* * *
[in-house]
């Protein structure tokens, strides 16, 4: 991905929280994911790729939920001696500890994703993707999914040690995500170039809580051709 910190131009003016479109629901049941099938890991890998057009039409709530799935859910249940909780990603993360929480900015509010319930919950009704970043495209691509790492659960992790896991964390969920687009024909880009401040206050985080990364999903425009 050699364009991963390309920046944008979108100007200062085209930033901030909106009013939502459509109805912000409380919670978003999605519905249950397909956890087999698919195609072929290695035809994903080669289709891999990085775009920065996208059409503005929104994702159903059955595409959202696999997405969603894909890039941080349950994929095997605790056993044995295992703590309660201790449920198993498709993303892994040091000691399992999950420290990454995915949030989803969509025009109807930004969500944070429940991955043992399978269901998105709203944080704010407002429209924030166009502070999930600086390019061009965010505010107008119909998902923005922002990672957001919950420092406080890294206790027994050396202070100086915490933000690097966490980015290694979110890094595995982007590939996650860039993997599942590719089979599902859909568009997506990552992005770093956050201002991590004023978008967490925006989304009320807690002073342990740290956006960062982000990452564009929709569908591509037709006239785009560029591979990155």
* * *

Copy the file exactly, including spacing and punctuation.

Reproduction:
[in-house]
């Protein structure tokens, strides 16, 4: 991905929280994911790729939920001696500890994703993707999914040690995500170039809580051709 910190131009003016479109629901049941099938890991890998057009039409709530799935859910249940909780990603993360929480900015509010319930919950009704970043495209691509790492659960992790896991964390969920687009024909880009401040206050985080990364999903425009 050699364009991963390309920046944008979108100007200062085209930033901030909106009013939502459509109805912000409380919670978003999605519905249950397909956890087999698919195609072929290695035809994903080669289709891999990085775009920065996208059409503005929104994702159903059955595409959202696999997405969603894909890039941080349950994929095997605790056993044995295992703590309660201790449920198993498709993303892994040091000691399992999950420290990454995915949030989803969509025009109807930004969500944070429940991955043992399978269901998105709203944080704010407002429209924030166009502070999930600086390019061009965010505010107008119909998902923005922002990672957001919950420092406080890294206790027994050396202070100086915490933000690097966490980015290694979110890094595995982007590939996650860039993997599942590719089979599902859909568009997506990552992005770093956050201002991590004023978008967490925006989304009320807690002073342990740290956006960062982000990452564009929709569908591509037709006239785009560029591979990155």